The transition from haute couture to prêt-à-porter in the 60’s has created in the fashion industry a great revolution both on the sides of production and consumption. One of the most relevant aspects in this process is the emergent demand of predicting future trends, in order to acquire a higher level of competitiveness compared to rivals. It is the birth of a structured activity known as fashion forecasting, managed by bureaux de style and embodied in trendbooks. Nowadays, this activity is often referred to as coolhunting, a striking term that implies an idea of research as intuitive ‘hunt’ of incipient signals in fashion and in consumers’ lifestyles. The chapter discusses coolhunting, a developing professional activity, as an emblematic place of symbolic mechanisms that are crucial in order to explain not only the fashion system but also many cultural processes of production and consumption of material goods rich in immaterial contents. The aim suggests that coolhunting is historically rooted in fashion forecasting, but it is also characterised by a relevant set of novelties, above all the shifting of research from a monolithic interest in fashion fads to socio-cultural trends that involve the whole symbolic imagination of the customer. A second important point is the extension of the fashion forecasting model to many branches of cultural production, more and more involved in a trend-oriented logic. Coolhunters emerge also as ‘messengers of distinction,’ the matching point between the consumers’ need of distinction and the producers’ attempt of creating distinctive goods.

From Fashion Forecasting to Coolhunting: Previsional Models in Fashion and in Cultural Production

PEDRONI, MARCO LUCA
2013

Abstract

The transition from haute couture to prêt-à-porter in the 60’s has created in the fashion industry a great revolution both on the sides of production and consumption. One of the most relevant aspects in this process is the emergent demand of predicting future trends, in order to acquire a higher level of competitiveness compared to rivals. It is the birth of a structured activity known as fashion forecasting, managed by bureaux de style and embodied in trendbooks. Nowadays, this activity is often referred to as coolhunting, a striking term that implies an idea of research as intuitive ‘hunt’ of incipient signals in fashion and in consumers’ lifestyles. The chapter discusses coolhunting, a developing professional activity, as an emblematic place of symbolic mechanisms that are crucial in order to explain not only the fashion system but also many cultural processes of production and consumption of material goods rich in immaterial contents. The aim suggests that coolhunting is historically rooted in fashion forecasting, but it is also characterised by a relevant set of novelties, above all the shifting of research from a monolithic interest in fashion fads to socio-cultural trends that involve the whole symbolic imagination of the customer. A second important point is the extension of the fashion forecasting model to many branches of cultural production, more and more involved in a trend-oriented logic. Coolhunters emerge also as ‘messengers of distinction,’ the matching point between the consumers’ need of distinction and the producers’ attempt of creating distinctive goods.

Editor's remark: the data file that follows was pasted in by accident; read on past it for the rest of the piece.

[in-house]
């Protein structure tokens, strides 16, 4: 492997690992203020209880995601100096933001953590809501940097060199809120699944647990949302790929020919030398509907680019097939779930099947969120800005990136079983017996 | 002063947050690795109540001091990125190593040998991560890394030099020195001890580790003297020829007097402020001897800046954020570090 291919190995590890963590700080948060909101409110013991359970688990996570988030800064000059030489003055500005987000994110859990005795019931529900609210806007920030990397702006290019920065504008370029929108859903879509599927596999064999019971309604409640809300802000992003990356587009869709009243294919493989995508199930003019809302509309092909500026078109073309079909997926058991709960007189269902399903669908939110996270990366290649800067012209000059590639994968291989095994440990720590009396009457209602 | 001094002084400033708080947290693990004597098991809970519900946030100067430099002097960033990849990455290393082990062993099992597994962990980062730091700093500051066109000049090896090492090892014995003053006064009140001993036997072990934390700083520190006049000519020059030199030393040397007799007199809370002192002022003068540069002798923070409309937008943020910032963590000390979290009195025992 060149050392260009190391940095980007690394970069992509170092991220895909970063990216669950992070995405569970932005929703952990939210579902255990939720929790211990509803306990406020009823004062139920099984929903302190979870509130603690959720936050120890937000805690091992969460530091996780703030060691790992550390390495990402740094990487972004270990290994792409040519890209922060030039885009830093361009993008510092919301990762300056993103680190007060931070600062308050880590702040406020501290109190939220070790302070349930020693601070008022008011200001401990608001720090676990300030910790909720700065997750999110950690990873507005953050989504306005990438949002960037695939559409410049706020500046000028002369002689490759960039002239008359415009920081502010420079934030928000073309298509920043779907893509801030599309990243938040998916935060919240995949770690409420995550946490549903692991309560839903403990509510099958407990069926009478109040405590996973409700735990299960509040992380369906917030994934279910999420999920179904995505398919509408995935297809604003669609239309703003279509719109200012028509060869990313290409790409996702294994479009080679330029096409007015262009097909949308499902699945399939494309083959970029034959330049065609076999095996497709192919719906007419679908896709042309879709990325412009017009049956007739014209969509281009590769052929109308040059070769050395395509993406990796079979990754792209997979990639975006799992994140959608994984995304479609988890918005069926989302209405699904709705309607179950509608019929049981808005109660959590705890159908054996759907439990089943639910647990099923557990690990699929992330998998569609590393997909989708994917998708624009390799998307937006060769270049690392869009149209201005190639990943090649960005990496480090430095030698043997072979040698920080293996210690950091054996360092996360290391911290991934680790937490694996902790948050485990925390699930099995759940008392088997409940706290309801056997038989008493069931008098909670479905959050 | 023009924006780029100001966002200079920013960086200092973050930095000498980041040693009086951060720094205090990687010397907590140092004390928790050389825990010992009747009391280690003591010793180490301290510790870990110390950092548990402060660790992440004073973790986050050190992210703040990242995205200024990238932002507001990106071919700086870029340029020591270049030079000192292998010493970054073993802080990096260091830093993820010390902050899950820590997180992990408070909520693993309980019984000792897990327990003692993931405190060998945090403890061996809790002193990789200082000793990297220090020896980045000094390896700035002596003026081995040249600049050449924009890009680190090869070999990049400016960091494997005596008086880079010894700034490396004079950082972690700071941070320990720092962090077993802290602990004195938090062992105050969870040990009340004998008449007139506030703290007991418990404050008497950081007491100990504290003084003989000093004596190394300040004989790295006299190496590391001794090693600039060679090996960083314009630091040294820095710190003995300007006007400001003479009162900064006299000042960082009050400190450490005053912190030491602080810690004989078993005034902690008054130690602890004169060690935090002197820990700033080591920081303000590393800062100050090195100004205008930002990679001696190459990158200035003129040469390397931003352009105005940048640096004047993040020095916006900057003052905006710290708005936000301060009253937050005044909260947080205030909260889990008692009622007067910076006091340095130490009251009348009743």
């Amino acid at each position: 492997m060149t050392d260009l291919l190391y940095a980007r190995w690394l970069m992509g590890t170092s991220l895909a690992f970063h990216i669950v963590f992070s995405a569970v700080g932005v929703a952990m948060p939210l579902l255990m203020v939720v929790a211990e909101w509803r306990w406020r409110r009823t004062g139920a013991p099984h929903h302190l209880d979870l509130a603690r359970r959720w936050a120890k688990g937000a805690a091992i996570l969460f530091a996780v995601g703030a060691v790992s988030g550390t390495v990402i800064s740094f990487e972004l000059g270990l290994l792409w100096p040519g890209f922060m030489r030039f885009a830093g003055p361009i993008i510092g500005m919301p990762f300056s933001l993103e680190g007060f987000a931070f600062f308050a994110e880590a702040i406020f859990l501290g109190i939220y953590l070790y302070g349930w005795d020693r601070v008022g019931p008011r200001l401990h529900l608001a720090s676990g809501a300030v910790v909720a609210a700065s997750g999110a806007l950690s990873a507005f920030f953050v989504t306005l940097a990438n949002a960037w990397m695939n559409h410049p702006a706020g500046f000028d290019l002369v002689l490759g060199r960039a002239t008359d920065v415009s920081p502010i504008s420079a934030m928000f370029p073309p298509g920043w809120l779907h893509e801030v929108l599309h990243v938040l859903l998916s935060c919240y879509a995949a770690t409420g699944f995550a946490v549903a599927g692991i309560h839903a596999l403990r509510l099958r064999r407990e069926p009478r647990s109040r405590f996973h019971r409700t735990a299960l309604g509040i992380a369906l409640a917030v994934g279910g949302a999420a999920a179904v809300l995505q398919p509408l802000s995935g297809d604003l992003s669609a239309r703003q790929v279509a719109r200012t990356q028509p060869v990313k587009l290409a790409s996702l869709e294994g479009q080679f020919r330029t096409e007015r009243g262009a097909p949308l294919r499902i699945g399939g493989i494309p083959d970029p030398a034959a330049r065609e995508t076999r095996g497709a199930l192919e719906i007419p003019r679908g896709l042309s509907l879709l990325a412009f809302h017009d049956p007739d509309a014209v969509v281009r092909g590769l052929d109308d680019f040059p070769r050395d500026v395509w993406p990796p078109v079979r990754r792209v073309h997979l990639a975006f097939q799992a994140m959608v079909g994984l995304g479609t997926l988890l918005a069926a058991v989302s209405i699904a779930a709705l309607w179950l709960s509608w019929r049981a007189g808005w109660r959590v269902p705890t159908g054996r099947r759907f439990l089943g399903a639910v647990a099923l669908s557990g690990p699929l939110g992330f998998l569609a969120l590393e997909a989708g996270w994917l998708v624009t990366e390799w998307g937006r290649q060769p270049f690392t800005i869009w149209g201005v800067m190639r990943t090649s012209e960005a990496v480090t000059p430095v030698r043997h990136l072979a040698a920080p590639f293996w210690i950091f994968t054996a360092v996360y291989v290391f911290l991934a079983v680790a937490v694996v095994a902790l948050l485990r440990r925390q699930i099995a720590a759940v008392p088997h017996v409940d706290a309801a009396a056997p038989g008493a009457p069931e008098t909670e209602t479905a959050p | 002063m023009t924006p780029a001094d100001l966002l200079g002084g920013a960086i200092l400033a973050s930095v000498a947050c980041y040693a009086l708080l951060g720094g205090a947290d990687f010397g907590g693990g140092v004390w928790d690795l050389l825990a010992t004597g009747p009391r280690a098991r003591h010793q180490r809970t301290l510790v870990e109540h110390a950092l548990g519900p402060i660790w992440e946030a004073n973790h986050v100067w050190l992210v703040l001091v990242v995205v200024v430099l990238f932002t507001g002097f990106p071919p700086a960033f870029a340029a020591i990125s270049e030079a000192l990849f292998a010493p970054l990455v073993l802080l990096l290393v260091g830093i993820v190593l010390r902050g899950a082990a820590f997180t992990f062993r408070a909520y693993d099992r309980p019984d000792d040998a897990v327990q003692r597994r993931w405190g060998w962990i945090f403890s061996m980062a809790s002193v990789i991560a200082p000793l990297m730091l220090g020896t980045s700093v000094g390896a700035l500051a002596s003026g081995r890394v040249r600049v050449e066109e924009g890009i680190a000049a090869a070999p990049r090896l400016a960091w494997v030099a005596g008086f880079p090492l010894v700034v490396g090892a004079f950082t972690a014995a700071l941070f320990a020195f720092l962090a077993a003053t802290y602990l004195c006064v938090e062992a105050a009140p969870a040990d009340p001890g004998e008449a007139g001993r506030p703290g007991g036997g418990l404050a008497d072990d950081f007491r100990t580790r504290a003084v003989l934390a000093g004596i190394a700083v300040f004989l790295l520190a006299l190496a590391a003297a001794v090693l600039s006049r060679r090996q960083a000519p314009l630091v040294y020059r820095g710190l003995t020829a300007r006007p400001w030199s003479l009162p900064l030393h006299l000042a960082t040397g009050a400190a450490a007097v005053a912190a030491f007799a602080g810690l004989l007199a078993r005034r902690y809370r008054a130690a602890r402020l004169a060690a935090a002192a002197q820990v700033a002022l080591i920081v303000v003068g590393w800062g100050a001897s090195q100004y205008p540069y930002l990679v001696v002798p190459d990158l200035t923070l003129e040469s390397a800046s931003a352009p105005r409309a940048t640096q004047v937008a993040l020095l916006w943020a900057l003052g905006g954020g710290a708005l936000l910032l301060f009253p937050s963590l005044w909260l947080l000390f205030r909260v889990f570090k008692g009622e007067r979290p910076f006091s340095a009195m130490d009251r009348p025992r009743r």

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Utilizza questo identificativo per citare o creare un link a questo documento: http://hdl.handle.net/11389/10112
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